Saturday, June 16, 2007

Reel To Reel: Ocean's Thirteen

Back to Sin City to break the bank.

How It Rates: ****
Starring: George Clooney, Brad Pitt, Matt Damon, Ellen Barkin, Al Pacino, Andy Garcia, Don Cheadle, Bernie Mac
Rated: PG-13
Red Flags: Brief language, Mild Sexiness

Ocean's Twelve showed considerable stretch marks, so I entered the second sequel to Ocean's Eleven with admittedly lowered expectations, if the Spider-Man and Pirates Of The Carribean threequels hadn't lowered them already. However, Thirteen is the equivalent of hitting a jackpot on nickel slots. It recaptures the breeziness and cool of the original, and best of all, puts our favorite gang of grifters back where they belong -- in fabulous Vegas.

Danny Ocean (Clooney) and his crew are out to avenge a massive rip-off by casino hotel lord Willy Bank (Pacino). He has just squeezed their mentor and bankroller Reuben Tishkoff (Elliott Gould) out of a monster hotel deal, a loss that leaves him penniless and literally breaks his heart. Bank is opening a high-roller palace down the strip from Paris, appropriately named "The Bank" even though it resembles a towering strand of DNA. Danny's plan to make Reuben whole goes beyond simply robbing the joint -- been there, done that. He needs to rig the gaming floor so the whales fatten themselves beyond their wildest expectations, breaking the house on the grand opening night. And as a kicker, he needs to derail Bank from getting another five-diamond award in the travel guides.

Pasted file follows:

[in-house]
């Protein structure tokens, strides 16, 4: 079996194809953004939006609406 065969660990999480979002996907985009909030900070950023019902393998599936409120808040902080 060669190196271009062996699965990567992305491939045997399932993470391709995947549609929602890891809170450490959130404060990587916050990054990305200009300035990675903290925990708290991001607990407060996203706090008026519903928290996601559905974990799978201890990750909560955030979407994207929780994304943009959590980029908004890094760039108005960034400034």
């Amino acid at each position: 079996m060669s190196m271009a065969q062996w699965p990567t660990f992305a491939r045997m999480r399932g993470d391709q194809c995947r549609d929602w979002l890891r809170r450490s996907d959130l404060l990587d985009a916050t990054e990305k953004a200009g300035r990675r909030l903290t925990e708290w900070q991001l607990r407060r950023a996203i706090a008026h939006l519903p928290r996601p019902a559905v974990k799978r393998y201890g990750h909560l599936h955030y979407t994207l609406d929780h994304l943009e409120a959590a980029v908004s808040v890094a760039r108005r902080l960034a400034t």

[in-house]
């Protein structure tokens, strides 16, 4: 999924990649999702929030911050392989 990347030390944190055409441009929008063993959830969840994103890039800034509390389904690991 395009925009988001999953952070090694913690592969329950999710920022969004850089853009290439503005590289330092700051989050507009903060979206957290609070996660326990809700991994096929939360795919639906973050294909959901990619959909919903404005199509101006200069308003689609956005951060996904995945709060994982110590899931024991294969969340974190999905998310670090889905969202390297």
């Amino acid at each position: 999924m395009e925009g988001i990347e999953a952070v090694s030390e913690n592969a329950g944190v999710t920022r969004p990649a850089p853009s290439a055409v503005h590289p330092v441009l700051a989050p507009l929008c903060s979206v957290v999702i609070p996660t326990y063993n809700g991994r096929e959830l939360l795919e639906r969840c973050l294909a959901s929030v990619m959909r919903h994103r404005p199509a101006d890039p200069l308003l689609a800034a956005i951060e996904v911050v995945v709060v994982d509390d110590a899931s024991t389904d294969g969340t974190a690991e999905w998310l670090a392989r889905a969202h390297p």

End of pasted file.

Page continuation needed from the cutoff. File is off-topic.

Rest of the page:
The film spends considerable time setting up this gargantuan job, rigging dice, blackjack, roulette, slots and casino dominoes for cryin' out loud while avoiding the most sophisticated cheating-detection system ever designed... and triggering an earthquake, yes, earthquake on Las Vegas Boulevard. It makes Ocean's original casino heist look like a Wells Fargo stick-up. And with Reuben's cash depleted, they need another money man. They turn to their original mark: Terry Benedict, still carrying a grudge from the original robbery but eager to crush Bank's ego. But he also has a job of his own in mind.

The con works, and that's not a spoiler. The Ocean's pictures are not about if, but how. They're a stew of slick characters and nifty gadgetry sailing through complications with deep resources and almost unlimited cash. If technology doesn't do the job, cue the soft touch. And don't worry about the logistics of getting a giant boring machine underground. Haven't we established these guys could con the stripes off a zebra? As Bernie Mac's character notes, "'Nuff said."

Once again, director Steven Soderbergh keeps this film moving with breathless speed. The dialogue pops with grifter smarts, even though it does lay the set-ups on thick. It's a thinking-man's caper film, as was the original. But unlike the original and sequel, Julia Roberts is missing in action. You won't mind.

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